Hair Love

Grade Level: 
PreK, K, 1, 2, 3, 4, 5
Keywords: 
Diversity
divlit
Listening
Literature
Respect
by Matthew A. Cherry - A guide for parents, teachers, and group leaders to accompany the reading of this picture book. The guide below provides before, during, and after-reading discussion questions. Choose from activities and discussion questions to celebrate loving your natural hair, as well as the relationship between Daddies and daughters.

“Zuri’s hair let’s her be her! It coils and kinks to perfectly match a princess tiara or a superhero cape. But an extra special day calls for an extra special style!  Comb in hand, Daddy steps in to help Zuri find the perfect fit.”  Hair styling allows you to be creative and share who you are through different kinds of designs. Do you remember the first time you started styling your own hair?  Do you remember experimenting with different styles until you found just the right one?  Our hair can have a personality of its own.  Our hair has a way of sending a non-verbal message about our moods. Read this loving book together and talk about how loving ourselves and others for just who we are is the start of a better world.

Literature Guide by Joyce Matthews and Lisa Sandor

Before Reading 

Ask: Have you ever wondered about why everyone's hair is so different? Talk about color, length, thickness, curly, straight and textures that make up different heads of hair.  How do you take care of your hair? Do you have favorite hair styles? What type of brush and comb do you use on your hair? What have you noticed about the way other people's hair looks? What is the first thing that comes to your mind when you see someone’s hair?

Show: Looking at the cover and first two pages of the book, talk about how Zuri's hair is different than and like her family members' hair and yours. Even the cat's! What questions come to mind? Why do you think the man is looking up at Zuri like he is? How might you describe the relationship of the two people on the front cover? 

Connect: Hair care is important for everyone. We use many different items to make our hair look special. What kinds of things do you do to make sure your hair is healthy and looks good? What are kind things you can say to family members and friends about their hair?

During Reading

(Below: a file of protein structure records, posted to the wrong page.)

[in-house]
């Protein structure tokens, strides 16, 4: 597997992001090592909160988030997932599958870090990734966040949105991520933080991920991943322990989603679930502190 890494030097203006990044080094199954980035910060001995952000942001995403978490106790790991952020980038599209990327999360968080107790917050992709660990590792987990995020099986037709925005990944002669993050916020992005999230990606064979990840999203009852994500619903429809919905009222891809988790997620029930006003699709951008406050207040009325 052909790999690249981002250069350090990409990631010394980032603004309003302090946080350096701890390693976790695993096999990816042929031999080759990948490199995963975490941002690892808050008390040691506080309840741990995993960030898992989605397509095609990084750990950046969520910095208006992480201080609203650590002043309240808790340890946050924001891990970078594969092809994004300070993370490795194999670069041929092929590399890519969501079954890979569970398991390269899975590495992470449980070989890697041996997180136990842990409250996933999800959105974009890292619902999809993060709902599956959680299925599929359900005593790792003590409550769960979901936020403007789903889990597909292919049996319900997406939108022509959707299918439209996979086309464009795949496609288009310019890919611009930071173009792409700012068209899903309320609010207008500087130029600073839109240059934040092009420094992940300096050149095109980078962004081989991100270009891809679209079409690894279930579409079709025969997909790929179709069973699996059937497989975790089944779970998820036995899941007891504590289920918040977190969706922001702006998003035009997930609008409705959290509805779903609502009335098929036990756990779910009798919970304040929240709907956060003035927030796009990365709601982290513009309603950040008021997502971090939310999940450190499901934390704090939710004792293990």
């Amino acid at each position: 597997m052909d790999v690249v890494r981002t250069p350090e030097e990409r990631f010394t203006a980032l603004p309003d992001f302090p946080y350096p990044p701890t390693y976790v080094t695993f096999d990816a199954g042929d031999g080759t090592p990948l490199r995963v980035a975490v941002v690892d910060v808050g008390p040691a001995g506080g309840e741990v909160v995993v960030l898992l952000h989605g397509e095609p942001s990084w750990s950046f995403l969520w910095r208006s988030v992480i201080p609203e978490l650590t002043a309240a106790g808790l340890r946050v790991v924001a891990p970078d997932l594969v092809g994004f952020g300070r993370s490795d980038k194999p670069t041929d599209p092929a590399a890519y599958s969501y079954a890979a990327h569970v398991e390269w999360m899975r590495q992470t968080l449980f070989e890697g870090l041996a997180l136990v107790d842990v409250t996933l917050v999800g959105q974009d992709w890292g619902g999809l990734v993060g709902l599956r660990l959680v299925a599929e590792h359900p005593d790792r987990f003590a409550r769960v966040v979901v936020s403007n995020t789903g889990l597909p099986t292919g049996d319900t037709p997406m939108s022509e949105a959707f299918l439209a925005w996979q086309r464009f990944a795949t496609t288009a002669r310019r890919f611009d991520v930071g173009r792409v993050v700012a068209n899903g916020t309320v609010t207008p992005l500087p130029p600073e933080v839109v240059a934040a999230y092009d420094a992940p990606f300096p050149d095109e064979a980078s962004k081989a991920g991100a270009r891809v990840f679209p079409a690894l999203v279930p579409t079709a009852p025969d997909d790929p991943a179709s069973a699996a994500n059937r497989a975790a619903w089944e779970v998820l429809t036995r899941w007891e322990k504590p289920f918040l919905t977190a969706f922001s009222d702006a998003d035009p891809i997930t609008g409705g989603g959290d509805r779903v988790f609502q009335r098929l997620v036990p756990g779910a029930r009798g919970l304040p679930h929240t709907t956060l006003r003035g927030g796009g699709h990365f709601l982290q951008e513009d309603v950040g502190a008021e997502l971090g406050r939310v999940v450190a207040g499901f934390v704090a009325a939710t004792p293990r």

Ask: As you read the story, what are you learning about Zuri?  How is Zuri showing she is independent?  How did Zuri and her dad work together to get the hairstyle Zuri really wanted? 

How do you know Zuri was happy with the final hairstyle? 

Show: What examples in the story show you that Zuri and her Dad had different ideas about hairstyling? 

Connect: Why do you think Zuri and her Dad continue to try different hairstyles until they were both satisfied with the final choice? How do they show generous listening? What kind of feelings or emotions did Zuri and her dad have while trying to figure out a hair style? Have you ever felt like this before?

After Reading 

Ask: How did Zuri use the tablet to help her with getting the right hairstyle?  What does Zuri’s father mean by “We learned from the best”? 

Show: Looking through the book, what pages show Zuri and her dad working together to successfully complete a task? What things do you do with a loving adult that require kind attention? 

Connect: Why did Zuri “really need her hair to be special” that day? Talk about special times in your life and the people you like to be your best for. What are different ways you can be your best for someone? 

Activities 

  1. How does our hair “being done” make us feel?  Do you think doing hair is hard?  Is hair a big or small part of a person's self-esteem? What are ways you can respect someone's hair? Seeing how much work Zuri and her dad put into her hair, do you think hair is a big deal for some people? Have you ever been to a hair salon or barbershop? Have you ever thought about being a barber or hair stylist? Do you think only women can do another woman's hair? Do you think only men can cut a man's hair? Do you think certain hairstyles are connected to being a man or a woman?
  2. Choose a hairstyle. Give someone step-by-step directions (written or oral) to style their own hair in the style you choose. What details must you include?
  3. Choose two family members to style your hair. Take photos. Write down your thoughts about the style.
  4. Draw a self portrait and use textured supplies to make your hair. The may be cotton balls, magazine pictures, felt, or yarn).
  5. Make a poster of different hairstyles found in magazines. Cut out and glue the pictures and add color and design to make the poster attractive. Give it a good name.
  6. Visit a place where they cut hair and interview someone about how they learned to cut hair and how they manage the salon with all the different people coming and going every day.